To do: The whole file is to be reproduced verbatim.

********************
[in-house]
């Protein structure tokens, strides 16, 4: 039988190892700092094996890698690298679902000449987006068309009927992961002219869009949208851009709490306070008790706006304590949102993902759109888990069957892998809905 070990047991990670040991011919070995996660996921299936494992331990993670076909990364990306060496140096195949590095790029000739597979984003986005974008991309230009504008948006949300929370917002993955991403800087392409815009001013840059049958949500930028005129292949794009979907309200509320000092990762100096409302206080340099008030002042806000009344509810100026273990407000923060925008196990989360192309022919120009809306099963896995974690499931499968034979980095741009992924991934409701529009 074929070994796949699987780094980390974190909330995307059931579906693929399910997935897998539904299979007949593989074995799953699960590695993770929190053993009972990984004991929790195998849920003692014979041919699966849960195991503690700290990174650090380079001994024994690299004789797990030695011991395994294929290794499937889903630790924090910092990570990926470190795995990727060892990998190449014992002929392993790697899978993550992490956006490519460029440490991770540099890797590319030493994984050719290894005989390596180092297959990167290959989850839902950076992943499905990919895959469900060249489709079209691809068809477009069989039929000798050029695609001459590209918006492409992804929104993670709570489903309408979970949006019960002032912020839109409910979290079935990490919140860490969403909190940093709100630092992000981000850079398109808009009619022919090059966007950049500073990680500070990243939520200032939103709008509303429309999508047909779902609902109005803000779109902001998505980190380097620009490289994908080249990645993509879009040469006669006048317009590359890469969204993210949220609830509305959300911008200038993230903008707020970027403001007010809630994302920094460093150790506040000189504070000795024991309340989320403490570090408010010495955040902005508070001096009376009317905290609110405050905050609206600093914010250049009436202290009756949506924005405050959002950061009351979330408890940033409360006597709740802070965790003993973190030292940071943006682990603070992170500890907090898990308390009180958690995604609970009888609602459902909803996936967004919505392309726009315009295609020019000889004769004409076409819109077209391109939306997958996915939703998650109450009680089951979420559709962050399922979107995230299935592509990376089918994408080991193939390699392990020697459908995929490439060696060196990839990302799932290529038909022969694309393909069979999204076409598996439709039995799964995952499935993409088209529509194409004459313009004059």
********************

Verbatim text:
[in-house]
């Protein structure tokens, strides 16, 4: 039988190892700092094996890698690298679902000449987006068309009927992961002219869009949208851009709490306070008790706006304590949102993902759109888990069957892998809905 070990047991990670040991011919070995996660996921299936494992331990993670076909990364990306060496140096195949590095790029000739597979984003986005974008991309230009504008948006949300929370917002993955991403800087392409815009001013840059049958949500930028005129292949794009979907309200509320000092990762100096409302206080340099008030002042806000009344509810100026273990407000923060925008196990989360192309022919120009809306099963896995974690499931499968034979980095741009992924991934409701529009 074929070994796949699987780094980390974190909330995307059931579906693929399910997935897998539904299979007949593989074995799953699960590695993770929190053993009972990984004991929790195998849920003692014979041919699966849960195991503690700290990174650090380079001994024994690299004789797990030695011991395994294929290794499937889903630790924090910092990570990926470190795995990727060892990998190449014992002929392993790697899978993550992490956006490519460029440490991770540099890797590319030493994984050719290894005989390596180092297959990167290959989850839902950076992943499905990919895959469900060249489709079209691809068809477009069989039929000798050029695609001459590209918006492409992804929104993670709570489903309408979970949006019960002032912020839109409910979290079935990490919140860490969403909190940093709100630092992000981000850079398109808009009619022919090059966007950049500073990680500070990243939520200032939103709008509303429309999508047909779902609902109005803000779109902001998505980190380097620009490289994908080249990645993509879009040469006669006048317009590359890469969204993210949220609830509305959300911008200038993230903008707020970027403001007010809630994302920094460093150790506040000189504070000795024991309340989320403490570090408010010495955040902005508070001096009376009317905290609110405050905050609206600093914010250049009436202290009756949506924005405050959002950061009351979330408890940033409360006597709740802070965790003993973190030292940071943006682990603070992170500890907090898990308390009180958690995604609970009888609602459902909803996936967004919505392309726009315009295609020019000889004769004409076409819109077209391109939306997958996915939703998650109450009680089951979420559709962050399922979107995230299935592509990376089918994408080991193939390699392990020697459908995929490439060696060196990839990302799932290529038909022969694309393909069979999204076409598996439709039995799964995952499935993409088209529509194409004459313009004059």